Indeed, what could be more contrary within this field than the compassed and proper waltzes by the Strauss family against the tonalities and dissonances of Arnold Schoenberg, employed as new elements in composition? Do pieces like Wein, Weib und Gesang [“Wine, Women and Singing”] and Verklärte Nacht [“Transfigured Night”] not seem irreconcilable in some way? And yet, only thirty years separate these pieces (Johann Strauss’ II is from 1869, while Schoenberg’s is from 1899).
Wein, Weib und Gesang transcribed by Alban Berg, one of Schoenberg’s most successful students
Verklärte Nacht: L'Ensemble Intercontemporain, Pierre Boulez
According to specialised criticism Schoenberg’s composition method has defined itself in different ways. Some refer to it as “atonal”, others as a “dodecaphonic method” and some others as “serialism”. These concepts vary because for many years the Viennese’s music was unattainable, as was the theoretical theory that defended it. To begin with we can say the Schoenberg took tonal and chromatic explorations to the very limit, which Wagner, Brahms, Mahler and lastly Beethoven, had tried before, a frontier where the path seems to have disappeared.
Although “atonality” as a term displeased Schoenberg himself, to a certain degree this remains the term that best describes his vanguard. Unlike previous music, Schoenberg’s pieces are characterised by their lack of a dominating key from which the composition finds an order of its own. Hence the metaphor of the path: while at the beginning of a piece others like Bach or Mozart offer the listener the route they will transit through, Schoenberg broke free from this tyranny of form and patterns. For this reason his music sounds so different: because to a certain extent it resembles nothing else, not even itself, a phenomenon that can even be understood from the perspective of Neuroscience, as Jonah Lehrer does in one of the essays from Proust Was a Neuroscientist, which he dedicates to Stravinski and the Rite of Spring.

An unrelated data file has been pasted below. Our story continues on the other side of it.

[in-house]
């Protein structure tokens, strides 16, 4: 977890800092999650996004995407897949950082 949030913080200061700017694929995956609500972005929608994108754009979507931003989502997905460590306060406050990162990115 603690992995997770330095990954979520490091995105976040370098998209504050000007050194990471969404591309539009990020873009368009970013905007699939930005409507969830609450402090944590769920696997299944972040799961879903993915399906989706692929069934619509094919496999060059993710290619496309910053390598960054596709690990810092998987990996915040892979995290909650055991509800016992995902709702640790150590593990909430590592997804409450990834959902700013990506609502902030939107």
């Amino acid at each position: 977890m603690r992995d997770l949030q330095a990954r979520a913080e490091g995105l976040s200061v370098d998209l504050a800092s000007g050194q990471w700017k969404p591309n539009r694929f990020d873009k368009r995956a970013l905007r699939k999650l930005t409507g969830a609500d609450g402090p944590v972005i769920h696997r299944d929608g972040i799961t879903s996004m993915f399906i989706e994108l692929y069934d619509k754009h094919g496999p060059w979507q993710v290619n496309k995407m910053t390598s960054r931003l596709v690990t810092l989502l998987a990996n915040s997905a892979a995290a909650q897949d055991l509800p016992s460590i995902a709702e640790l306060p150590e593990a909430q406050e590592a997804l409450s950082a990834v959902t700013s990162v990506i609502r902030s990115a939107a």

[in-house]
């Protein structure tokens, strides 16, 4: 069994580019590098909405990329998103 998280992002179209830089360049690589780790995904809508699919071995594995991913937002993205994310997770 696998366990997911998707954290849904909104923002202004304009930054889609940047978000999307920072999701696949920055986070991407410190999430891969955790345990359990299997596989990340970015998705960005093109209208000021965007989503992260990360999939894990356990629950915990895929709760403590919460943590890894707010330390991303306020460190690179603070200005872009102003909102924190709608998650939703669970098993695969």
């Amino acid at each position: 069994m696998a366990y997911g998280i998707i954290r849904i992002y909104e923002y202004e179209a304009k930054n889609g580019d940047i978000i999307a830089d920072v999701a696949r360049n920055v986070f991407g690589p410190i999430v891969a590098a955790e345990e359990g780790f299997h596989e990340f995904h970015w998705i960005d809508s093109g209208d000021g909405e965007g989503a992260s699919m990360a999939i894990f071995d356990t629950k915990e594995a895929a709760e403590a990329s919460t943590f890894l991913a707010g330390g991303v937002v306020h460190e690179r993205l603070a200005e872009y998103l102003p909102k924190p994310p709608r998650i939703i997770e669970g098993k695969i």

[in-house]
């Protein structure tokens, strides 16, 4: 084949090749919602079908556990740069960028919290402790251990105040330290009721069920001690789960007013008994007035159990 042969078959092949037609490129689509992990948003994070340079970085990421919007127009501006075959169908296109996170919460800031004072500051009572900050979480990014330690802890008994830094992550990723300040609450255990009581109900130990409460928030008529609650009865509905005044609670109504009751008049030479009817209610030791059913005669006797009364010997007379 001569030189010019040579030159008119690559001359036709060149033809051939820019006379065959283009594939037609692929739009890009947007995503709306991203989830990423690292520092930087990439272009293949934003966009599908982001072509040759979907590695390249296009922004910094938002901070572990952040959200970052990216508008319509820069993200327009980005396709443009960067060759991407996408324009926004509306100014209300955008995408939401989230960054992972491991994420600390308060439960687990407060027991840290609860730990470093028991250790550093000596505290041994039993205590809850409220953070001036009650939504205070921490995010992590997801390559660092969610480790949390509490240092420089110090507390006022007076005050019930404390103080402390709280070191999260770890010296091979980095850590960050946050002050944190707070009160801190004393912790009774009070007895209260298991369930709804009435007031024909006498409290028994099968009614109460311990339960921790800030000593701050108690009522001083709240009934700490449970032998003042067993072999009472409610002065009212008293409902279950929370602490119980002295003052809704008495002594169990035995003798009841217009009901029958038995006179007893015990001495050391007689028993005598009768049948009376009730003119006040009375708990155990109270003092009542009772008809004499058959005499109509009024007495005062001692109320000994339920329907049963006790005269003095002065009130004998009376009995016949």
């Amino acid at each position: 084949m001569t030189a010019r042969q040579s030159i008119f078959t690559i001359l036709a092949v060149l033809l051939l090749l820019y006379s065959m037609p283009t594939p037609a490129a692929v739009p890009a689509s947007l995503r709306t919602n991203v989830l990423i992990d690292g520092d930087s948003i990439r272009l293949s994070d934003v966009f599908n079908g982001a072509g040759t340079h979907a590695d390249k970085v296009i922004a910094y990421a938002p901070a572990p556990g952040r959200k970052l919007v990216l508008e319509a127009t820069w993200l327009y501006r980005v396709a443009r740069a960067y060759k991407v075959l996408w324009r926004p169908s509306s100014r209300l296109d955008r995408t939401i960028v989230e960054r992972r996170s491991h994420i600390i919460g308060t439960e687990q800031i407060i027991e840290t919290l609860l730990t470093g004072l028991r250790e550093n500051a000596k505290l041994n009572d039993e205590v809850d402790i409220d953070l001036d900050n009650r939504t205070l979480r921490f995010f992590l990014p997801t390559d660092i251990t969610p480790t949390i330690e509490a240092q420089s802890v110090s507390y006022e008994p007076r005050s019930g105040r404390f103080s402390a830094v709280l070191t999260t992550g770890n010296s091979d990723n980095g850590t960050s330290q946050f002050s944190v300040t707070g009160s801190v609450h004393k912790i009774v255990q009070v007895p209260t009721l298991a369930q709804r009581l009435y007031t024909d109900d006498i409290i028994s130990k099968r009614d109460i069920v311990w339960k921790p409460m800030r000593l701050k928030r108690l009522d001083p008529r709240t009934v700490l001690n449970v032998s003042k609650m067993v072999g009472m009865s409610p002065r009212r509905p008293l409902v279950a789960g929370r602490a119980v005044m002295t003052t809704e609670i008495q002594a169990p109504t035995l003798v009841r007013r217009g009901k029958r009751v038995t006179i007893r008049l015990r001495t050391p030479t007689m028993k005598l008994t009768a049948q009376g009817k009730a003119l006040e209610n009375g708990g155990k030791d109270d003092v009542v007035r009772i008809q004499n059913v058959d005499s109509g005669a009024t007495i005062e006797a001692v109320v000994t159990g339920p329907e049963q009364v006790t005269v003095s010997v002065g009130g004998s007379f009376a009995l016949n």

One of the most outstanding characteristics from this revolution is that Schoenberg embarked on it fully aware. It might seem surprising, and perhaps even impossible, but the musician’s genius led him to establish himself in the open field of the new and transformative.
In the same manner, his teaching phase stands out. The number of students that afterwards went on to become distinguished composers is not small; among these we find Alban Berg, Anton Webern and John Cage (although according to Pierre Boulez, the only musically valuable was Berg). Cage has some emotive anecdotes from this period, in which Schoenberg appears as a type of Socratic or Zen master that made his students discover knowing on their own.
The life and work of Schoenberg can be considered a vortex were tradition and the will to change converge, as well as that cumulus of forces that push the necessary renovation of all things and which, at times, few times, takes possession over a single soul, transforming them into an engine that will change an entire era.Tagged: composers, music, Agents of Change, Arnold Schoenberg